An Incomplete Biography of Dr. Hurley, cont’d: A Medical Man?

During Dr. Hurley’s Snake-Oil Cure‘s recent research trip to  Ireland, we uncovered some artifacts related to Dr. Seamus Hurley’s past. For our previous entries in the biography of Dr. Hurley, click here and here.

An Sciobairín, Corcaigh1, 5th September, 1855

My dear Dr. Cornish—

Your estimation of this fellow appears to have been sadly confirmed. Though his ministrations have led to success in the past and, I admit, several of his patients have changed sufficiently in hue and temperament during the duration of my stay to prove that his methods are not wholly without merit, I would discourage in the strongest terms his admission into the College2.

After my initial expedition, I made a supplementary call on the clinic in Cill Orglan3 where the ‘good Doctor’—as the skeleton crew at his ‘Baths’4 calls him—obtained his medical training. Although there is a record of one Séamus O’Herlihy5 exiting their program of study (frankly, a program from which the College ought to withdraw support), none of the physicians there was able to provide any further documentary evidence of O’Herlihy’s existence. However, most claimed to have known the man. What contradiction!

As to the fellow himself: the good Dr. Seamus Hurley has no more skill treating dysentery or female hysteria than he does letting blood. He is, my friend, a quacksalver! His skills would harm rather than heal our esteemed organization in the eyes of our countrymen. The College, as we all know, has been through a difficult period, and though we are in dire need of physicians, we must not allow the vagaries of recent years6 to benefit the Hurleys of the world!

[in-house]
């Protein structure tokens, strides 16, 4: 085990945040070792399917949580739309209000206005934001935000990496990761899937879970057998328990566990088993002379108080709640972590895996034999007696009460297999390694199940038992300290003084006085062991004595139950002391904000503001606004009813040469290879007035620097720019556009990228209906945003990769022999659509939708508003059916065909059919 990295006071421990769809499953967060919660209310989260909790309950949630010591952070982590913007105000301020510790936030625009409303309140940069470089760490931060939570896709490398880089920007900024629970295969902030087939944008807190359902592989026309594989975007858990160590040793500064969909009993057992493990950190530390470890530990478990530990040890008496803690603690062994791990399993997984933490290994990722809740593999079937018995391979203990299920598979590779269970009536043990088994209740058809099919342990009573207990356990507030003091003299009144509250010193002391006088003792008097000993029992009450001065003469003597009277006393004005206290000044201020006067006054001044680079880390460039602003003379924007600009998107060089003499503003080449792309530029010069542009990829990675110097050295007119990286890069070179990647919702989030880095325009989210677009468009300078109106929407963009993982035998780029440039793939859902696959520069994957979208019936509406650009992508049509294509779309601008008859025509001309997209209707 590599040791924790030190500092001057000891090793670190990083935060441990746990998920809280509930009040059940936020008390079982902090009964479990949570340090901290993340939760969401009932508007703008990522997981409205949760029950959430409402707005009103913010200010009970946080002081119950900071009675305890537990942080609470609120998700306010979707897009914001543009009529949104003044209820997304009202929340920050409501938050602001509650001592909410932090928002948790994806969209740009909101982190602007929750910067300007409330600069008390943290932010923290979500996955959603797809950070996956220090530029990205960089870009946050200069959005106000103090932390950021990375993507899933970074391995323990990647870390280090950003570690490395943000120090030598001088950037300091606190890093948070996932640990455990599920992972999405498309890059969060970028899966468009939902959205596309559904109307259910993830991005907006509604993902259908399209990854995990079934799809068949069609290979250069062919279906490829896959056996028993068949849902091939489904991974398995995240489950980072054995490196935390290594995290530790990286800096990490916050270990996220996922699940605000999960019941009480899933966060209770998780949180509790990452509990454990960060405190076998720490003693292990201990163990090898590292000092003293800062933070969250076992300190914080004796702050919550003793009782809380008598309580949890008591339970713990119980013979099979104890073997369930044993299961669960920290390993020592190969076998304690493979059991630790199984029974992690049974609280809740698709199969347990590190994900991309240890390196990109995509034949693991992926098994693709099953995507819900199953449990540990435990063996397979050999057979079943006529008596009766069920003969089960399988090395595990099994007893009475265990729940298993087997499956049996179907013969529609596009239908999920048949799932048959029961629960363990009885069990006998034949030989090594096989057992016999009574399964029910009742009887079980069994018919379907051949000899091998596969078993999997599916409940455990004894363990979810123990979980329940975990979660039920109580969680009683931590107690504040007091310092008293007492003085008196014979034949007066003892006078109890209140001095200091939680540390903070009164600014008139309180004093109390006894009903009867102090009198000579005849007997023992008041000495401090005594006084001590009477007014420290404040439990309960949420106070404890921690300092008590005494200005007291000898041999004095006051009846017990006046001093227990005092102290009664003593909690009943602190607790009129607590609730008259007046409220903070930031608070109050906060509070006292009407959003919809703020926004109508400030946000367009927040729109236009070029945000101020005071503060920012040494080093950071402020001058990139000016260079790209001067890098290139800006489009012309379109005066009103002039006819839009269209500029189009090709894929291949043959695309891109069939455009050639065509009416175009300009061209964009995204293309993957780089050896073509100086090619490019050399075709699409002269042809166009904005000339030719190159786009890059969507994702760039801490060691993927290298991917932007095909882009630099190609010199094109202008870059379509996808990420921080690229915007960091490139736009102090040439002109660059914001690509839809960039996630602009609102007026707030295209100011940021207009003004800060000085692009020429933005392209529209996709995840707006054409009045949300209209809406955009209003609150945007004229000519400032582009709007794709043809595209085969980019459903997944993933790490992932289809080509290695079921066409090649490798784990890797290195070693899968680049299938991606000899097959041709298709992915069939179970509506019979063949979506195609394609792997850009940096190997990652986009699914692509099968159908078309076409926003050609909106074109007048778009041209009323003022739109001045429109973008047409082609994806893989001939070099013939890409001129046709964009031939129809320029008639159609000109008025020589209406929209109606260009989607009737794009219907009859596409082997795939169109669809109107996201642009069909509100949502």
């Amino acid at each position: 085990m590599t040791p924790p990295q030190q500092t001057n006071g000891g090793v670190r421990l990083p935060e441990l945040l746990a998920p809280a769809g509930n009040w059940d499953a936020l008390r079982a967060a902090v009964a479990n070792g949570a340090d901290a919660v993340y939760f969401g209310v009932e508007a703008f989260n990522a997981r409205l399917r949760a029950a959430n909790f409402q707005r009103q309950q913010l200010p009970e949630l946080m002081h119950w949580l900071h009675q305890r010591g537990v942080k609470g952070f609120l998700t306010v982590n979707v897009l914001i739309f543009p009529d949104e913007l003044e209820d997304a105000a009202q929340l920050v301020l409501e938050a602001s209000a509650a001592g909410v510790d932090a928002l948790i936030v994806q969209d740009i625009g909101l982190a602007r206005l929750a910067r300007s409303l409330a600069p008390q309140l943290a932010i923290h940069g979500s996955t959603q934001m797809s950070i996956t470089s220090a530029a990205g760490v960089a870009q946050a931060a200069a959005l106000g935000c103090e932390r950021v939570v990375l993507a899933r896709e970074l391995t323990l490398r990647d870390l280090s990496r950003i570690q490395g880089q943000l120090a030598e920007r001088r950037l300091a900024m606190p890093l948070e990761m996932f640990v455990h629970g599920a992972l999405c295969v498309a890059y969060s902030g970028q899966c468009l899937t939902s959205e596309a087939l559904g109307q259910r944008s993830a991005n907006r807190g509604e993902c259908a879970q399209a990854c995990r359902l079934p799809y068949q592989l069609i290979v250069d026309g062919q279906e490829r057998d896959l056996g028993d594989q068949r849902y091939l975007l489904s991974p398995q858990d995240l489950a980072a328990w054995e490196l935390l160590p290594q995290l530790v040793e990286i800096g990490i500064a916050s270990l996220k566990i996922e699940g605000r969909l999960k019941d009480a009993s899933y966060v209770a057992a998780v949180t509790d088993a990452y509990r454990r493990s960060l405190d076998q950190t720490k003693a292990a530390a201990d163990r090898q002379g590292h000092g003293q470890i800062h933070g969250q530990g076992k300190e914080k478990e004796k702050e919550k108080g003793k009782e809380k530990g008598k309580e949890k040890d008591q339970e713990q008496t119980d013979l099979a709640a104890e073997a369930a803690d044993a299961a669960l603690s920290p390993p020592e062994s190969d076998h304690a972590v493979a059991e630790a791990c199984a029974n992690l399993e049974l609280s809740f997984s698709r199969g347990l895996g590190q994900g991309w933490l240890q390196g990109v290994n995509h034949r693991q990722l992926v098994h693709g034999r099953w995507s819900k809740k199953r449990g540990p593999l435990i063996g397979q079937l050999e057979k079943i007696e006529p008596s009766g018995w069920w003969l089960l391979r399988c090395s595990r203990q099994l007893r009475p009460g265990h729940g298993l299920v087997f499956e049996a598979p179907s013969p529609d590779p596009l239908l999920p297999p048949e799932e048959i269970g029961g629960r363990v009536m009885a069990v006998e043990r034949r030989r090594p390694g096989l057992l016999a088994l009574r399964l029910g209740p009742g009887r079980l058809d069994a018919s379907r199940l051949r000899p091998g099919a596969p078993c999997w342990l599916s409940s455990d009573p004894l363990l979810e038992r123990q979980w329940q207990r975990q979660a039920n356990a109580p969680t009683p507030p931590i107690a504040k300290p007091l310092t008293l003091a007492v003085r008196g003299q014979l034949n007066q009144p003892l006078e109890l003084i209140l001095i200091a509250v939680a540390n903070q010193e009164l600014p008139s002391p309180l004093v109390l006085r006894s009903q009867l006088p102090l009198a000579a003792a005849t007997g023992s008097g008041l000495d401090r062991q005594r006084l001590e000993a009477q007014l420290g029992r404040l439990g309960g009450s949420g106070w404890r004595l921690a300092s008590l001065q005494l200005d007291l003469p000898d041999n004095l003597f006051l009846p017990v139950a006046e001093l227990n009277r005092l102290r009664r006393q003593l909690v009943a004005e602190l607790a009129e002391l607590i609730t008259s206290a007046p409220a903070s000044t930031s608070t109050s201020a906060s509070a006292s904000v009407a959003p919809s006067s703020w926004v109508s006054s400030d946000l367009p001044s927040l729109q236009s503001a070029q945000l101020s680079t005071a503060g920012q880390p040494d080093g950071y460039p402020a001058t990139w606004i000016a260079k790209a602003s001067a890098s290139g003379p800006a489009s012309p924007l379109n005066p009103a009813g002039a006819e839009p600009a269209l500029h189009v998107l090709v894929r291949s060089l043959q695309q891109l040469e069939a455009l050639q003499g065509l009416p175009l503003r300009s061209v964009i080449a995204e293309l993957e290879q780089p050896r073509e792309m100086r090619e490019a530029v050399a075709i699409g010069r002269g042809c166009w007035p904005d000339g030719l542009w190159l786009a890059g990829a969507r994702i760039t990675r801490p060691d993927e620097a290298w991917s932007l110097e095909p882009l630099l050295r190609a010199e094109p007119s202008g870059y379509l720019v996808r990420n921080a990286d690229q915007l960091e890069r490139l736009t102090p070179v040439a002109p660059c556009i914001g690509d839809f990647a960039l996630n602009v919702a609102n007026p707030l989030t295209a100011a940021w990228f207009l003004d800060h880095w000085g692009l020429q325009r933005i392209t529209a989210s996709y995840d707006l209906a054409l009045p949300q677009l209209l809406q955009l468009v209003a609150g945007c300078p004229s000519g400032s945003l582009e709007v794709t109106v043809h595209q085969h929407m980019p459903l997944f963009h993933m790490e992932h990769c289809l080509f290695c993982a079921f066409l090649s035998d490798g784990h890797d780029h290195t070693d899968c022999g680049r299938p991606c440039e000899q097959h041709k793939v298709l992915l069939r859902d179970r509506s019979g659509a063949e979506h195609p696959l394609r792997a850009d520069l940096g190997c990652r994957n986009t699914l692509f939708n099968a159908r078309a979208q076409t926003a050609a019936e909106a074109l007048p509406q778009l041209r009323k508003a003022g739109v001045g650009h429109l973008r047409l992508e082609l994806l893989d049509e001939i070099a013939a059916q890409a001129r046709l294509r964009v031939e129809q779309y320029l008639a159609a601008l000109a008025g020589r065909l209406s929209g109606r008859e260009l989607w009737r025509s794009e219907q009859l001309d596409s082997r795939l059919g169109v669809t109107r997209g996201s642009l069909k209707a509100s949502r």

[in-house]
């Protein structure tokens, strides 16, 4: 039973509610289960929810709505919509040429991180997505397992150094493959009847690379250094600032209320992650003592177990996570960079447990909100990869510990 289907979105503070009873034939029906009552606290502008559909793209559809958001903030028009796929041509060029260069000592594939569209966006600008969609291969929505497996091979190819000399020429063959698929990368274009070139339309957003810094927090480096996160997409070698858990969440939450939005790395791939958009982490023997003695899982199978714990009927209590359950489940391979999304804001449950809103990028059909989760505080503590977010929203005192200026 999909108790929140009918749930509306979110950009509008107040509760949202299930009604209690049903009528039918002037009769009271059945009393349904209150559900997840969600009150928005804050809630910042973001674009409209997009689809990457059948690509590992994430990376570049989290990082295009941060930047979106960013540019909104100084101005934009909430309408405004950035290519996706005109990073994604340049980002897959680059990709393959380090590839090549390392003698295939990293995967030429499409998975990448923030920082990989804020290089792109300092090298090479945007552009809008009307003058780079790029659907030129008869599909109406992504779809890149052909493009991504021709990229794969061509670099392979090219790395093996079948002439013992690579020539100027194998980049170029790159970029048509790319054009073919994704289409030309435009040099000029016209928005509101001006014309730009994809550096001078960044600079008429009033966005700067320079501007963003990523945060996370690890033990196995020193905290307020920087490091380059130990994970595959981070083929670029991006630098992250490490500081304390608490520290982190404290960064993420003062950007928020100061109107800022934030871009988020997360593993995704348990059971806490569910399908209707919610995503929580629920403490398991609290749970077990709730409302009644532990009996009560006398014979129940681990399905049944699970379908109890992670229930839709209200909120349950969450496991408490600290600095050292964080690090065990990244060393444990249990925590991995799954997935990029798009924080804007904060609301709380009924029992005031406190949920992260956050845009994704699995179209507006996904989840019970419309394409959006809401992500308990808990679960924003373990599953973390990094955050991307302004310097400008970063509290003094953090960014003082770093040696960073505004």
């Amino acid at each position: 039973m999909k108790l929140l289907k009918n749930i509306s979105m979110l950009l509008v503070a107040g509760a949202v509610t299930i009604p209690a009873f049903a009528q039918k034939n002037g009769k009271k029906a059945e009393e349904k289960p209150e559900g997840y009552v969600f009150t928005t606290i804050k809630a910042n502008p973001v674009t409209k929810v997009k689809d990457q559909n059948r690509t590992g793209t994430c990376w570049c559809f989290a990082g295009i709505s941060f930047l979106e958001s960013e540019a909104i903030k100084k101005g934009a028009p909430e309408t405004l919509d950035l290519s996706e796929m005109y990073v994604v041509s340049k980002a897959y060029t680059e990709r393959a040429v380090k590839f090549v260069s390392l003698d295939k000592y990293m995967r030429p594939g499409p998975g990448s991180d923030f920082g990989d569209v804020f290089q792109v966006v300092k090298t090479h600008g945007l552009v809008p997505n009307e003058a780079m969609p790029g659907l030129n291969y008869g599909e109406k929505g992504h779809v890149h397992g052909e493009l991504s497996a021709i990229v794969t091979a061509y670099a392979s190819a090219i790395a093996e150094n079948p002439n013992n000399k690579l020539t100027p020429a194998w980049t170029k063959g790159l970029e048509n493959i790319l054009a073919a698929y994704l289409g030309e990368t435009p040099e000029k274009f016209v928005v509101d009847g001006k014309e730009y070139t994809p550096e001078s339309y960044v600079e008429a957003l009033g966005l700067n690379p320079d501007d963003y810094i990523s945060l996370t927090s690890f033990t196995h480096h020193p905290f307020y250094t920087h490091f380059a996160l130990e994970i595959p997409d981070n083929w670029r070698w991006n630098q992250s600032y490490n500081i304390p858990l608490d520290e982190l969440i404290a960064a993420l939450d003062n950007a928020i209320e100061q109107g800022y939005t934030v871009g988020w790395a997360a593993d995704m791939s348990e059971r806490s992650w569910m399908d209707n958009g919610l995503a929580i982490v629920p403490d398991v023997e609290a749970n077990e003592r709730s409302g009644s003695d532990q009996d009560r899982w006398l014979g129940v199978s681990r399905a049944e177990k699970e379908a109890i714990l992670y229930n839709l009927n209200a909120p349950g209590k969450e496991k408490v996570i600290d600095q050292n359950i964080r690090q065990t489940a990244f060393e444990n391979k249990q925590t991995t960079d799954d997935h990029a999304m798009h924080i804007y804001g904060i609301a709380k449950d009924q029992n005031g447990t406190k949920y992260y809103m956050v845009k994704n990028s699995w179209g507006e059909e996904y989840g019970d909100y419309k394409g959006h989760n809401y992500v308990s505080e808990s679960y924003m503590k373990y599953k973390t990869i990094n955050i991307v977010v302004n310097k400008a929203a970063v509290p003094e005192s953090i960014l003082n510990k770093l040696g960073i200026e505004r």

Forgive my harshness. I look forward to reconvening in Dublin and to being rid of these potions and notions, these brittle Germans and Englishwomen looking for health and succour in meaningless tinctures and Oriental mumbo-jumbo

Respectfully, your friend and colleague,

Ciaran O’Sullivan, M.D.


  1. Skibbereen, Co. Cork
  2. The Royal College of Physicians of Ireland.
  3. Killorglin, Co. Kerry
  4. Dr. Hurley’s Restorative Baths & Spa, in Co. Cork.
  5. The Irish clan name O’Herlihy was often anglicised as ‘O’Hurley’. Seamus Hurley would likely have been a common name in the West Cork/Kerry area of Ireland at this time.
  6. Unclear.

Nannerl’s Lament


ou’ve probably come to ask about Wolfgang. Most people do. For many years, I was afraid he’d been forgotten, but now that Salieri is dying, people have become curious about his earliest rival.

My brother would laugh his braying laugh to be considered anyone’s rival. But during his lifetime, it was no laughing matter. Court intrigue blocked his every attempt to secure a permanent job to support his family. Everyone knows he died poor and thinks it was because he was a careless drunkard. He did love luxury, but he was no fool. One day when he had no money to buy firewood, he and Constanze danced crazily around the room with blue lips and chattering teeth, trying to keep warm. He took on the insane task of writing an opera and a requiem at the same time to earn a few badly-needed guineas.

It’s strange what opposite directions our lives have taken. Look around you at the comfortable room that my late husband the Baron has provided for me. Feel the warmth of the crackling fire. See the light gleam on the polished silver and the fine Dresden porcelain we inherited from his mother. I never want for food or care. Yet who would guess that once I played for the crowned heads of Europe, sitting at fine gilt harpsichords next to my little brother as we wove tapestries of brilliant sound? Who even remembers that Mozart had a sister?

When I was a little girl, Papa used to take me on his lap and teach me music at our little Klavier  in Salzburg. For my fourth birthday, he copied out a notebook of minuets I’d learned to play. “Bravo, Nannerl,” he would exclaim. “My musical one, you will go far.” He and his musician friends would exclaim in delight when I played, my legs dangling beneath my ruffled gown.